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Understanding power issues in SDI products (Part 1)

Posted: 25 Jul 2011 ?? ?Print Version ?Bookmark and Share

Keywords:serial digital interface? SDI? jitter? eye timing?

Broadcast video products continue to push the boundaries of performance, many beyond the published industry standards. There are a broad range of components required to design a product that meets the numerous industry requirements like jitter, eye timing and signal rise/fall, to mention a few. Each component in the video signal path can have an impact on the product's performance. The analog and mixed-signal serial digital interface (SDI) componentsCsuch as cable equalizers, cable drivers, reclockers, serializers and deserializers (Ser/Des)Cform a critical portion of the video signal path.

They have power requirements, specifically for VCC voltage ripple, that are often understated or misunderstood with regards to their impact on SDI video quality. Focus on this design parameter can make the difference between a product whose performance is acceptable and exceptional. This article will discuss the issues and related tradeoffs that VCC ripple has on the performance of these video components.

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Figure 1: Sample SDI block diagram.

The VCC ripple specification for SDI components like those shown in figure 1 is typically not found in the device's product datasheet because the ripple limitations depend on a particular product's specific performance needs.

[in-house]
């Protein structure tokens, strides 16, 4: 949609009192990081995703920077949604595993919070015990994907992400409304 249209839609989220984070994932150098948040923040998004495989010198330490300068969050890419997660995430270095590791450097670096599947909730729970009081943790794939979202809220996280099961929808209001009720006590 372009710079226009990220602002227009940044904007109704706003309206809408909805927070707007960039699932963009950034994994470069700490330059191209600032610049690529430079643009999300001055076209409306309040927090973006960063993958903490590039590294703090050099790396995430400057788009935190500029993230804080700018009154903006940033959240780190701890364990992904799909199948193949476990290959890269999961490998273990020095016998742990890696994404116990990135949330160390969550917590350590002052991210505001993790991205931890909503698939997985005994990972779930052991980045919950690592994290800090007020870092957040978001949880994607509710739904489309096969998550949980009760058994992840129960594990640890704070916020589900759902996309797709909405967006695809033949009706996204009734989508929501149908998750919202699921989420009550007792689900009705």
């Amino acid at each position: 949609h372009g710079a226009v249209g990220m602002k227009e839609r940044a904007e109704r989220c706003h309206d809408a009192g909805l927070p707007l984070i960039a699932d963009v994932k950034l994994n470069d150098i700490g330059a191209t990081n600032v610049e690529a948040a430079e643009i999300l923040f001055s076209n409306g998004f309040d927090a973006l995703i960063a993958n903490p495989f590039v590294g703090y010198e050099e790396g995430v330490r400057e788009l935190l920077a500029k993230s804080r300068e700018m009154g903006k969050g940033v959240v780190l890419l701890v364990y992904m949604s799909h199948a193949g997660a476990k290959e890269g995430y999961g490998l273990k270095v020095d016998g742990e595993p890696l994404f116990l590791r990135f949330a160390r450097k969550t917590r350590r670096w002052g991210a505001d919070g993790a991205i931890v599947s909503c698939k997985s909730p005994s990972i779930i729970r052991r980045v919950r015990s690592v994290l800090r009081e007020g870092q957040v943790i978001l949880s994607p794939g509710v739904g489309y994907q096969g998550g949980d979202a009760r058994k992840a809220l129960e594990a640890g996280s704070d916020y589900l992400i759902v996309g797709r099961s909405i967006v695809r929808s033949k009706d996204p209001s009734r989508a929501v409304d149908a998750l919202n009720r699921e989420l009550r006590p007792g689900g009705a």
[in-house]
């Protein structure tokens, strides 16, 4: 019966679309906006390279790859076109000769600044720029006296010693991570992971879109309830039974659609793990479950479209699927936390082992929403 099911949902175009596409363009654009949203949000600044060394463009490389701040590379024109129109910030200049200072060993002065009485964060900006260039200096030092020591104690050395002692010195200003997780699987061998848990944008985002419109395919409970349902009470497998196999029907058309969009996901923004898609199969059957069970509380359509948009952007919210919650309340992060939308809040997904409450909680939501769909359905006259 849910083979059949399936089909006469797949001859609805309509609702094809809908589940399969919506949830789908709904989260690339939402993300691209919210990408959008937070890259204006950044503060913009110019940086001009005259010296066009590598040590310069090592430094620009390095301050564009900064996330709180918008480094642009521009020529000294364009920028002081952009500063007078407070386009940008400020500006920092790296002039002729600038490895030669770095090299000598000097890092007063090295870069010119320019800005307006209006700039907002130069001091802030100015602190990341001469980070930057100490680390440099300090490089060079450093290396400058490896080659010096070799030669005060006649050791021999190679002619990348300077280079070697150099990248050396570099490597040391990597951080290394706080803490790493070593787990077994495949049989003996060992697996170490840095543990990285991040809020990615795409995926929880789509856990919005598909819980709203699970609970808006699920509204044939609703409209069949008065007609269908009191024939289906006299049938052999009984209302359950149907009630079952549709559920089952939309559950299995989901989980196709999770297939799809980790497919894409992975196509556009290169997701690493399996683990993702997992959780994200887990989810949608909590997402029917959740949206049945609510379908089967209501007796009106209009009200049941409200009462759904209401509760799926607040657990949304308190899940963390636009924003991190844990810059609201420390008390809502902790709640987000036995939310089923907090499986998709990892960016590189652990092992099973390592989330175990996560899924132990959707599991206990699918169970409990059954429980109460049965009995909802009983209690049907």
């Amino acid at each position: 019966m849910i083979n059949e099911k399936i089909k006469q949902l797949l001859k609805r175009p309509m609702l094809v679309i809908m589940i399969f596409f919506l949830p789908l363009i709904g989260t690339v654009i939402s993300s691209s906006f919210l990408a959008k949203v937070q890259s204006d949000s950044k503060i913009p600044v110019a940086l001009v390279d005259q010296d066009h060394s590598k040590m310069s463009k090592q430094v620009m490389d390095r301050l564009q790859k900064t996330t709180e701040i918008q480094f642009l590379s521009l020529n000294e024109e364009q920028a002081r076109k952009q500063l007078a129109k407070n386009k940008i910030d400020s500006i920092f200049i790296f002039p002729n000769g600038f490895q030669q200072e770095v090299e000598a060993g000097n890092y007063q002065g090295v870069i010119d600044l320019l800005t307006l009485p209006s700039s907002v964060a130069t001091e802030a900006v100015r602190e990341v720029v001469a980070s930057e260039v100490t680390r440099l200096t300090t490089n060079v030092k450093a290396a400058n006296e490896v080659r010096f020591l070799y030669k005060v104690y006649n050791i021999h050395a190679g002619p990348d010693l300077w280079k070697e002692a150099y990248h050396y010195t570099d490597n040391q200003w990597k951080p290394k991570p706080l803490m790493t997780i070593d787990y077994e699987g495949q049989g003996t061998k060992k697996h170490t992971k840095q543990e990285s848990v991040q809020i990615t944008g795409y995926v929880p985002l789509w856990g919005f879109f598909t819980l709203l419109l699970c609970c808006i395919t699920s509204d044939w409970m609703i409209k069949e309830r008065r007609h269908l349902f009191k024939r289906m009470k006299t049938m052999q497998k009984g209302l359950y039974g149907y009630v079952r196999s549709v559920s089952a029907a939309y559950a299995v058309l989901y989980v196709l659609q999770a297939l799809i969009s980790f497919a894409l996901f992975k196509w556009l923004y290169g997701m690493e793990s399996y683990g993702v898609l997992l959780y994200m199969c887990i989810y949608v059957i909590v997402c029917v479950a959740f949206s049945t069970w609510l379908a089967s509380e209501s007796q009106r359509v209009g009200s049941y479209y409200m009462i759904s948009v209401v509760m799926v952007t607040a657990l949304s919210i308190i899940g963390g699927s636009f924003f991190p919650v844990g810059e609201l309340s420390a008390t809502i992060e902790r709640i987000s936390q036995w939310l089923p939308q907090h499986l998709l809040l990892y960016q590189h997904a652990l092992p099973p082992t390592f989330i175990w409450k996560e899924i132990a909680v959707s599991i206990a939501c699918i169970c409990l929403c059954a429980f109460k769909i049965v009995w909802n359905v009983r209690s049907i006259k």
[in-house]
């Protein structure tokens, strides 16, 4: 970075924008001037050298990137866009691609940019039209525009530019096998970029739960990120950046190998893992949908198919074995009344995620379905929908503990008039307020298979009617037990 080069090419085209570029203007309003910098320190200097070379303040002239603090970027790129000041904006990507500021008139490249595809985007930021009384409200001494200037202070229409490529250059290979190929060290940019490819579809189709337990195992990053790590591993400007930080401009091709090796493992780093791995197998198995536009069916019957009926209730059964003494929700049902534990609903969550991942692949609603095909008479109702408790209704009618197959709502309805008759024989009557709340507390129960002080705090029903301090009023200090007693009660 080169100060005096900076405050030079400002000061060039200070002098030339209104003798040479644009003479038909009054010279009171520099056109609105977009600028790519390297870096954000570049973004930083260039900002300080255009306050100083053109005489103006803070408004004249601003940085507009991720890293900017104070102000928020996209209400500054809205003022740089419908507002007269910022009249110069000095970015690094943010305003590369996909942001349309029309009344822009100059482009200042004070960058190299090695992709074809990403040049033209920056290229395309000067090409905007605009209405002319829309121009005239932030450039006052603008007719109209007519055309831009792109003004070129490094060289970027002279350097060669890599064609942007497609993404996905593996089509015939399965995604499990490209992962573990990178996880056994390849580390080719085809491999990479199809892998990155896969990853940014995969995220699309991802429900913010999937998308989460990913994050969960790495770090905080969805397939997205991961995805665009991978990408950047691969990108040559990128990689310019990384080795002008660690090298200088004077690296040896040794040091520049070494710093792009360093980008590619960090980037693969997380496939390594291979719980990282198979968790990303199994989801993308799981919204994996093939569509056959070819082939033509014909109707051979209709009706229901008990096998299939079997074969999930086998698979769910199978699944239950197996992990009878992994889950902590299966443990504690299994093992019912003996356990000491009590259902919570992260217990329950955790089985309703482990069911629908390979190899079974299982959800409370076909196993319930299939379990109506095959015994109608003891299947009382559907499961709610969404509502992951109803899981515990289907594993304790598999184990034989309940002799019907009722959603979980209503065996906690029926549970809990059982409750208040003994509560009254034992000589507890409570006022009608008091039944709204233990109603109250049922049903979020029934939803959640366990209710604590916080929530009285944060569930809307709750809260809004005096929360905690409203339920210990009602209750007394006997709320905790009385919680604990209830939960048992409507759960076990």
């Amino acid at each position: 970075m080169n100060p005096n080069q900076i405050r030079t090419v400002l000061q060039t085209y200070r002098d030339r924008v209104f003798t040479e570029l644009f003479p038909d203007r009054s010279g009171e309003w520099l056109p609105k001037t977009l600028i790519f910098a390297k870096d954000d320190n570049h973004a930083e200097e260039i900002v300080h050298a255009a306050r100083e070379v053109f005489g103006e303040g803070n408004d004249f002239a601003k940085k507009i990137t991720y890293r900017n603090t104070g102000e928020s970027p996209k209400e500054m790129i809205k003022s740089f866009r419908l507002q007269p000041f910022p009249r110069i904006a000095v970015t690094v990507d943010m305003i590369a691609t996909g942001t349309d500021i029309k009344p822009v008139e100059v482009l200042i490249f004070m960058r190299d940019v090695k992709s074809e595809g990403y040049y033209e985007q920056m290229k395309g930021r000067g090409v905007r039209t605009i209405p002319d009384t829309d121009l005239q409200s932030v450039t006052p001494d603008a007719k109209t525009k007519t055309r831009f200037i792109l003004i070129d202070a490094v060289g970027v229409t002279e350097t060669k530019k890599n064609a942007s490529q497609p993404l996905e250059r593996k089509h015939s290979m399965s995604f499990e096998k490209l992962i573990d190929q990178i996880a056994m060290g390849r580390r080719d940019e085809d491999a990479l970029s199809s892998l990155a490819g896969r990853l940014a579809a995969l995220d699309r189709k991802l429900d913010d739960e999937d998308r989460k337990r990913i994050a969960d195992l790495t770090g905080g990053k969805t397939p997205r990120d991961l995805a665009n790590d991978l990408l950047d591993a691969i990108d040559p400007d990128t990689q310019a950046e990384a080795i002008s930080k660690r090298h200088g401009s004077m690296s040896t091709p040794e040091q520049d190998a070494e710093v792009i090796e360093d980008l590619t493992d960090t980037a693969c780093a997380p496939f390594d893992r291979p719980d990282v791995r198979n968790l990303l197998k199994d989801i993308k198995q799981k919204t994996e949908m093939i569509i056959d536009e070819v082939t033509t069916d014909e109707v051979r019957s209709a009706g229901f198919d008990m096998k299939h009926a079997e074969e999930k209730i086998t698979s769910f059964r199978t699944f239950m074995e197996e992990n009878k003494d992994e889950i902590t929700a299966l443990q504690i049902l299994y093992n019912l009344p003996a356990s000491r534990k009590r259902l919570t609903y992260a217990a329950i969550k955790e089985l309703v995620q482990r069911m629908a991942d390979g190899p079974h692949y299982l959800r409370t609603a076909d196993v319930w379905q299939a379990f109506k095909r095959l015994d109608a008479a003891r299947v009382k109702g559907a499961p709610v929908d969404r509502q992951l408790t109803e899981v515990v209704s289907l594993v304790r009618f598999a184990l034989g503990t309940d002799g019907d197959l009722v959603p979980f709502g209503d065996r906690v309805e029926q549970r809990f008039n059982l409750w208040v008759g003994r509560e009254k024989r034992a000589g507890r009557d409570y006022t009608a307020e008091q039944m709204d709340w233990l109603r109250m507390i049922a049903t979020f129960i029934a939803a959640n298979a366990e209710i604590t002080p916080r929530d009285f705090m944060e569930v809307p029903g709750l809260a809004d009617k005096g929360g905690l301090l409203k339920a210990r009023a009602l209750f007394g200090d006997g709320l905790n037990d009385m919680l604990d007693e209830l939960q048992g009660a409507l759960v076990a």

For example, what video data rates will be supported? What cable length (cable reach) is required at the product input? Meeting the product design specification requires managing the imposed jitter at each stage of the SDI signal path.

The VCC ripple on an SDI component can have a direct impact on the jitter and therefore, the resulting product performance. Designers of SDI components make every attempt to make their devices tolerant to power supply ripple and noise. However, understanding the VCC ripple requirements for these devices and the associated performance tradeoffs is still an important consideration. This is especially true for 3G data rates and newer components which enable long cable reaches.

Cable equalizers
The cable equalizer (EQ) is the receive component in the SDI signal path and provides both amplification for and restoration of the incoming video signal. A 3G video signal can be attenuated by as much as 50dB on a 180m length

of cable (Belden 1694A). That means a signal with 800mV of amplitude, at the cable driver, would be reduced to about 3mV after 180m of cable at the input of the EQ. The signal to noise ratio (SNR) plays a key role in powering a 3G EQ like the LMH0394 and LMH0395 (dual output), which can restore a signal after 180-200m of cable loss.

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Figure 2: VCC Ripple requirements for SDI equalizers.


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